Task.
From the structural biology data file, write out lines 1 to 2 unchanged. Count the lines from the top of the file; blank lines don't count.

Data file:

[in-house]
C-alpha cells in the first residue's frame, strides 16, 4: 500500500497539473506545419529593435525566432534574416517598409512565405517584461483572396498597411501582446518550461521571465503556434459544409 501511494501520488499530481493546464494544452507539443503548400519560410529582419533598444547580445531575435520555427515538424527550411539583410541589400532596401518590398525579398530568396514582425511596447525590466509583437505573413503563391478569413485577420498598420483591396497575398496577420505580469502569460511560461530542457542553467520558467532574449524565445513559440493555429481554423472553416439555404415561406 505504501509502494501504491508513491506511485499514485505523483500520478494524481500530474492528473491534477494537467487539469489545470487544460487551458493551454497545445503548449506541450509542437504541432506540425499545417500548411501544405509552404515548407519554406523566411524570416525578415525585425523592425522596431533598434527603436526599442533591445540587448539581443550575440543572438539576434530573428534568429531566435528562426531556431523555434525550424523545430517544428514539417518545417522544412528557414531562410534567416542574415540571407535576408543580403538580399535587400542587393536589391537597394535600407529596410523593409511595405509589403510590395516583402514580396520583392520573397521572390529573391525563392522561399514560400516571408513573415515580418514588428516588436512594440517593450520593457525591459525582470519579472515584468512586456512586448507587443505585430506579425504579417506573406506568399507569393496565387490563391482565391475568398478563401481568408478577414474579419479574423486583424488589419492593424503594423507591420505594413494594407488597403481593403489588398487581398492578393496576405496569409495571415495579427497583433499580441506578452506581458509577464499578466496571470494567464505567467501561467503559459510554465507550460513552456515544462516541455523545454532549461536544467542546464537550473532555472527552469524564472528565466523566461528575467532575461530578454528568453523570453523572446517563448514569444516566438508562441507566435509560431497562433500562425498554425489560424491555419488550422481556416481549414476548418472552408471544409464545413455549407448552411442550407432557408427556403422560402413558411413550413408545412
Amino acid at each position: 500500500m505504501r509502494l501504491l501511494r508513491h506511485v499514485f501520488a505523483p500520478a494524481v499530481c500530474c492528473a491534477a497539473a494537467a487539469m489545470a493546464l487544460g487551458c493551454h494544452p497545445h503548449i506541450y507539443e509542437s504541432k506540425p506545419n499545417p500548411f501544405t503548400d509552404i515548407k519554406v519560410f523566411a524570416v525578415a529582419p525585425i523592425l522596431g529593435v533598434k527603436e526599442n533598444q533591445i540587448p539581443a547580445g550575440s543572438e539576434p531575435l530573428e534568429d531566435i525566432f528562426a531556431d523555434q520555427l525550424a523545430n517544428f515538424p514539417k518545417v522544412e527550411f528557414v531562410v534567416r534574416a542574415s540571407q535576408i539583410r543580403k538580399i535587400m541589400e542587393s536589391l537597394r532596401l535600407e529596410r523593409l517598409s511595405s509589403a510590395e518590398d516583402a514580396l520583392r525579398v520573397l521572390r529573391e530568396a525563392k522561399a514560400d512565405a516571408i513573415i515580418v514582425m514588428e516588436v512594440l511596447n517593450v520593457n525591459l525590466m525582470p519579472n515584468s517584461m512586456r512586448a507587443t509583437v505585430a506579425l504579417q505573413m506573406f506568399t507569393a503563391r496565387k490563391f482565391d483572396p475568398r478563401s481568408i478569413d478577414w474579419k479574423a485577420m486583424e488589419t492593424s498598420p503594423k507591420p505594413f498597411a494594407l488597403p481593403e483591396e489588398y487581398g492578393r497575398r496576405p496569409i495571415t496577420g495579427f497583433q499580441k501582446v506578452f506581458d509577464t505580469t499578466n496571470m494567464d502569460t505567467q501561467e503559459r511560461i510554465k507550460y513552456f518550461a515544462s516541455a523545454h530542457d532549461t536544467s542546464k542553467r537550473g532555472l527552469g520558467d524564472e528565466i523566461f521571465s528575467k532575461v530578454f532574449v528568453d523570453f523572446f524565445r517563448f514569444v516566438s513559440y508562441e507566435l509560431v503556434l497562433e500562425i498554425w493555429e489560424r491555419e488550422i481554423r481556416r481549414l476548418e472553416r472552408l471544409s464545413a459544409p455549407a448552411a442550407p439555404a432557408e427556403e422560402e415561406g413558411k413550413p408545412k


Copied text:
[in-house]
C-alpha cells in the first residue's frame, strides 16, 4: 500500500497539473506545419529593435525566432534574416517598409512565405517584461483572396498597411501582446518550461521571465503556434459544409 501511494501520488499530481493546464494544452507539443503548400519560410529582419533598444547580445531575435520555427515538424527550411539583410541589400532596401518590398525579398530568396514582425511596447525590466509583437505573413503563391478569413485577420498598420483591396497575398496577420505580469502569460511560461530542457542553467520558467532574449524565445513559440493555429481554423472553416439555404415561406 505504501509502494501504491508513491506511485499514485505523483500520478494524481500530474492528473491534477494537467487539469489545470487544460487551458493551454497545445503548449506541450509542437504541432506540425499545417500548411501544405509552404515548407519554406523566411524570416525578415525585425523592425522596431533598434527603436526599442533591445540587448539581443550575440543572438539576434530573428534568429531566435528562426531556431523555434525550424523545430517544428514539417518545417522544412528557414531562410534567416542574415540571407535576408543580403538580399535587400542587393536589391537597394535600407529596410523593409511595405509589403510590395516583402514580396520583392520573397521572390529573391525563392522561399514560400516571408513573415515580418514588428516588436512594440517593450520593457525591459525582470519579472515584468512586456512586448507587443505585430506579425504579417506573406506568399507569393496565387490563391482565391475568398478563401481568408478577414474579419479574423486583424488589419492593424503594423507591420505594413494594407488597403481593403489588398487581398492578393496576405496569409495571415495579427497583433499580441506578452506581458509577464499578466496571470494567464505567467501561467503559459510554465507550460513552456515544462516541455523545454532549461536544467542546464537550473532555472527552469524564472528565466523566461528575467532575461530578454528568453523570453523572446517563448514569444516566438508562441507566435509560431497562433500562425498554425489560424491555419488550422481556416481549414476548418472552408471544409464545413455549407448552411442550407432557408427556403422560402413558411413550413408545412